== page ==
7 Critical Strategies for Learning Leaders

These seven key strategies, based on Brandon Hall’s extensive learning research, can help learning leaders prioritize their efforts and highlight the breadth of activities required to deliver great learning results for your business.

  • Put Yourself First. Learning leaders are accustomed to ensuring the development of others within the organization, but like they say at the beginning of every flight, it’s important to put your own oxygen mask on first. Learning leaders need to take time to focus on their own development as well. Aligning with the business, developing new learning strategies, and conducting analysis of learning and development needs are the top priorities identified in Brandon Hall Group’s latest Learning and Development study, so learning leaders need to make sure they are developing business acumen, strategic thinking, and analytical skills.
  • Put me in Coach. 68% of organizations rate coaching and mentoring as a highly effective learning methodology, but only 27% say it’s widely used within organizations. Learning leaders need to focus on building coaching capabilities among their organizational leaders. Ongoing feedback and support for managers ranked at the top of the list for influencers of employee engagement, so teaching these skills to leaders will have a significant organizational impact when it comes to engagement and retention.
  • Walk the Line. True employee engagement is about the alignment of individual goals and priorities with those of the business. Drawing this line of sight is critical, but only 36% of organizations rate themselves “good” at providing regular and timely and informal feedback for managers, and just 33% think that their managers are highly skilled performance coaches. Creating and reinforcing this line of sight is critical to ongoing performance.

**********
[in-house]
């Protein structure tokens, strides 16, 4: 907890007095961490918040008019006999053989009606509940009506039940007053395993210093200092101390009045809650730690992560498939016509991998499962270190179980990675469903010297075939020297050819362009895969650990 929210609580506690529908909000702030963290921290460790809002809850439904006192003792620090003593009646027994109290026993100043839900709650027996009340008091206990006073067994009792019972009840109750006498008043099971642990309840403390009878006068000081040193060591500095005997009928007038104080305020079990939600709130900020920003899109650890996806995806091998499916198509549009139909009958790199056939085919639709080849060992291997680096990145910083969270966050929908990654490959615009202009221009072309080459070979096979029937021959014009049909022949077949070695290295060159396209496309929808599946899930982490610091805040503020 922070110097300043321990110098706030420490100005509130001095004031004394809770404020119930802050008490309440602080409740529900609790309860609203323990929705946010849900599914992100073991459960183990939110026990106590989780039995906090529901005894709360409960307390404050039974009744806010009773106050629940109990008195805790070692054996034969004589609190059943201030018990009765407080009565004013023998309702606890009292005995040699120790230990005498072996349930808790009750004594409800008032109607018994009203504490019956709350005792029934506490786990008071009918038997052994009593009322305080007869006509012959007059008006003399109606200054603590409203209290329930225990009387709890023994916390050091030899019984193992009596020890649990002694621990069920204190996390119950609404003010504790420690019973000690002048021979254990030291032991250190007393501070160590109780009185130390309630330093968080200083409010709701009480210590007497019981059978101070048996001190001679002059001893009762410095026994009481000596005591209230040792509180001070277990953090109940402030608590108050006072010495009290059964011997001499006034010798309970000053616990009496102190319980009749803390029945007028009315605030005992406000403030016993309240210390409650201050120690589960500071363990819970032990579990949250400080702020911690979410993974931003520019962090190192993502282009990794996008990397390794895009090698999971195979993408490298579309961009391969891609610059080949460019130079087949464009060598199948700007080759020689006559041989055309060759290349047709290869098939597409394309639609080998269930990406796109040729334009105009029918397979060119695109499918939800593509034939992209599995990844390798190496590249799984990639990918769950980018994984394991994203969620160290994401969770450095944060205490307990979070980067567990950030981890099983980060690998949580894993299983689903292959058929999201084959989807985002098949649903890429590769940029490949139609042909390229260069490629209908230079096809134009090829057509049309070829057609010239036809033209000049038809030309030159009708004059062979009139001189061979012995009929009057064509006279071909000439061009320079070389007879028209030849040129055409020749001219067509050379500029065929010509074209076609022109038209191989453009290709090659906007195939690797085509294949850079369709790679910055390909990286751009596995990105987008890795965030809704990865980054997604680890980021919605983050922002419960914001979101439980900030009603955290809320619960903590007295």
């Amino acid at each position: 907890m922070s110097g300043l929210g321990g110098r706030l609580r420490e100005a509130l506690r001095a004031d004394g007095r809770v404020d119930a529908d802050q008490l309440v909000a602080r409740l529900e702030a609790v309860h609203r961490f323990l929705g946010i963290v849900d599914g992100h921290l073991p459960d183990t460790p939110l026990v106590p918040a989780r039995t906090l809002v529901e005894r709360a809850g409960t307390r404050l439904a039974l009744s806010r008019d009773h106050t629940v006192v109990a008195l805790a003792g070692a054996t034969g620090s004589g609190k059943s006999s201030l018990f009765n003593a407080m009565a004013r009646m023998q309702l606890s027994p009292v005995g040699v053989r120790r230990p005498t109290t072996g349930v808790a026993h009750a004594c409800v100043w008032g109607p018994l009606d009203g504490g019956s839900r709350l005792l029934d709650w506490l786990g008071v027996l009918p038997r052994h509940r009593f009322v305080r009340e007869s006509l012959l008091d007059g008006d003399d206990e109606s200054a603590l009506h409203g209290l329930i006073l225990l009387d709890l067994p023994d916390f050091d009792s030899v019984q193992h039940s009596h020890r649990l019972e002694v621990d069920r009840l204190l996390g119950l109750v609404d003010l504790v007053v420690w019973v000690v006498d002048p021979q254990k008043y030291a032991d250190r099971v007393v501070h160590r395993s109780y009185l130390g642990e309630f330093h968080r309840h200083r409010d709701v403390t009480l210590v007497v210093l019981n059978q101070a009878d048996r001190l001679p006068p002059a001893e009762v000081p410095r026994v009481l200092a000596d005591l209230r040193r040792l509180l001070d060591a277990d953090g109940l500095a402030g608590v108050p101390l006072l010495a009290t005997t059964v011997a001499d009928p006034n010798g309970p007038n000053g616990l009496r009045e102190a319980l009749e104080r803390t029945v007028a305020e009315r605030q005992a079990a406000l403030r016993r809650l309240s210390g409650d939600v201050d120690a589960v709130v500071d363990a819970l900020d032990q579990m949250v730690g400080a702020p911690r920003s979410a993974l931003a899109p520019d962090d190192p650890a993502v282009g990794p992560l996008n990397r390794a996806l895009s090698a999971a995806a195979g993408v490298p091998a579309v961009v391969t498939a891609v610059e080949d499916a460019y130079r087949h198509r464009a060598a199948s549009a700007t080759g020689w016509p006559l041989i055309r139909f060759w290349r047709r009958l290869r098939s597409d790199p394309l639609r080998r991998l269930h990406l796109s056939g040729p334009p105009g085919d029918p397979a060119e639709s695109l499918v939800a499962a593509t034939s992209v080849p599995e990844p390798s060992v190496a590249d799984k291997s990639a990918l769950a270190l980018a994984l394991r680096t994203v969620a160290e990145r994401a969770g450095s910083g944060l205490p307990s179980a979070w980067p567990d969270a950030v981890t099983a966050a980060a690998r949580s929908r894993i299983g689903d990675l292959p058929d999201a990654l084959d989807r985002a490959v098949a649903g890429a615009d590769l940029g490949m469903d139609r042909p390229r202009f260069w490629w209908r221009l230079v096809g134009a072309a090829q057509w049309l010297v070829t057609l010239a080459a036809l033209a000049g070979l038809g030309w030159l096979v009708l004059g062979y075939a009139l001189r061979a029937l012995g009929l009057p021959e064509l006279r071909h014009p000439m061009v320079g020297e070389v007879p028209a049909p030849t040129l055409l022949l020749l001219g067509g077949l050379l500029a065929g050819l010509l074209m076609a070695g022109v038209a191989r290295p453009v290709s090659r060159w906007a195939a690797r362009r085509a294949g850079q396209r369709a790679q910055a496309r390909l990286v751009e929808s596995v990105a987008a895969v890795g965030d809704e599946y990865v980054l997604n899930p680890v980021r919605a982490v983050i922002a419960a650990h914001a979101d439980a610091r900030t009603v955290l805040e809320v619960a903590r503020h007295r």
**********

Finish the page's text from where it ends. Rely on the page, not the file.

• Projects Rule. As organizations are flattened, organizations need to find new ways to provide leadership development opportunities, stretch assignments, and growth opportunities. By creating a clear strategy to use teams and projects for development, organizations can accelerate the development of their successor pool, and encourage organizational mobility.
  • Let’s All Measure Together. It’s important to make sure everyone is using the same scale when it comes to measuring the impact of learning. Today 72% of organizations use individual performance as a measure of learning effectiveness, and 61% use employee engagement. But just 32% look at revenue growth, and 31% look at profitability, as measures of learning impact. Developing a business-focused measurement strategy will help learning organization communicate with the business.
  • Power to the People. Collaborative learning is at the heart of many organizations’ learning strategies. And for good reason. 62% of organizations rated on-the-job learning as highly effective, and 55% said the same of peer-to-peer learning. In addition, organizations using collaborative learning tools improved employee engagement as well as their ability to achieve overall business goals versus those that didn’t.
  • The Voice of a New Generation. Don’t forget about the multi-generational nature of your learners, and, in particular, the needs of millennials. 39% of organizations expect turnover to increase among this group in the coming year. One key strategy for keeping them with your organization is helping them see how they have opportunities to learn and grow their careers with you.

Mollie Lombardi, Vice President and Principal Analyst,
Workforce Management, Brandon Hall Group

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